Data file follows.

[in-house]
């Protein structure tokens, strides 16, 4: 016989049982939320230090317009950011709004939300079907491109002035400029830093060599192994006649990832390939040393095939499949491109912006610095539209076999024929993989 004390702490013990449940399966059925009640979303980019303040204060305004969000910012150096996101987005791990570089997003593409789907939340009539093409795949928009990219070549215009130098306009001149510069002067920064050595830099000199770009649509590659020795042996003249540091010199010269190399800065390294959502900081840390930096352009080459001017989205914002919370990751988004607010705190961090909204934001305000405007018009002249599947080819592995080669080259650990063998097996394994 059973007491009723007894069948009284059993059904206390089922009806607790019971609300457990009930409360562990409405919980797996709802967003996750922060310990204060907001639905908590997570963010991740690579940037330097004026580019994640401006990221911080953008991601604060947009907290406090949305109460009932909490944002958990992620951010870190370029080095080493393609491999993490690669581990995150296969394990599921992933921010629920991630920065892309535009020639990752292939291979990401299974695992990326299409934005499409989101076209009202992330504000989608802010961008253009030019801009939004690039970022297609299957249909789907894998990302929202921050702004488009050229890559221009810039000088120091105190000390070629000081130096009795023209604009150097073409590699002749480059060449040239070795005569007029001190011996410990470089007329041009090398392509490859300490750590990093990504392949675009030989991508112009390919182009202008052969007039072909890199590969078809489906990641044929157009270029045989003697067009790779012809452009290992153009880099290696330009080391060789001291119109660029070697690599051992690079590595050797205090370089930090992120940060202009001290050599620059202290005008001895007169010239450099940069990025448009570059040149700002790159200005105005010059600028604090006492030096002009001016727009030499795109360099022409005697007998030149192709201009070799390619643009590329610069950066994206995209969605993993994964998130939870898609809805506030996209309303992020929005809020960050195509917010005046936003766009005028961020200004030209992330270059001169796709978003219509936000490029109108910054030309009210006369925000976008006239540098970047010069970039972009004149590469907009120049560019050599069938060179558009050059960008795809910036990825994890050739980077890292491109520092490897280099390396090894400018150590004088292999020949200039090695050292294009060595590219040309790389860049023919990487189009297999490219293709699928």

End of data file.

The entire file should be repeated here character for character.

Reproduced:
[in-house]
């Protein structure tokens, strides 16, 4: 016989049982939320230090317009950011709004939300079907491109002035400029830093060599192994006649990832390939040393095939499949491109912006610095539209076999024929993989 004390702490013990449940399966059925009640979303980019303040204060305004969000910012150096996101987005791990570089997003593409789907939340009539093409795949928009990219070549215009130098306009001149510069002067920064050595830099000199770009649509590659020795042996003249540091010199010269190399800065390294959502900081840390930096352009080459001017989205914002919370990751988004607010705190961090909204934001305000405007018009002249599947080819592995080669080259650990063998097996394994 059973007491009723007894069948009284059993059904206390089922009806607790019971609300457990009930409360562990409405919980797996709802967003996750922060310990204060907001639905908590997570963010991740690579940037330097004026580019994640401006990221911080953008991601604060947009907290406090949305109460009932909490944002958990992620951010870190370029080095080493393609491999993490690669581990995150296969394990599921992933921010629920991630920065892309535009020639990752292939291979990401299974695992990326299409934005499409989101076209009202992330504000989608802010961008253009030019801009939004690039970022297609299957249909789907894998990302929202921050702004488009050229890559221009810039000088120091105190000390070629000081130096009795023209604009150097073409590699002749480059060449040239070795005569007029001190011996410990470089007329041009090398392509490859300490750590990093990504392949675009030989991508112009390919182009202008052969007039072909890199590969078809489906990641044929157009270029045989003697067009790779012809452009290992153009880099290696330009080391060789001291119109660029070697690599051992690079590595050797205090370089930090992120940060202009001290050599620059202290005008001895007169010239450099940069990025448009570059040149700002790159200005105005010059600028604090006492030096002009001016727009030499795109360099022409005697007998030149192709201009070799390619643009590329610069950066994206995209969605993993994964998130939870898609809805506030996209309303992020929005809020960050195509917010005046936003766009005028961020200004030209992330270059001169796709978003219509936000490029109108910054030309009210006369925000976008006239540098970047010069970039972009004149590469907009120049560019050599069938060179558009050059960008795809910036990825994890050739980077890292491109520092490897280099390396090894400018150590004088292999020949200039090695050292294009060595590219040309790389860049023919990487189009297999490219293709699928």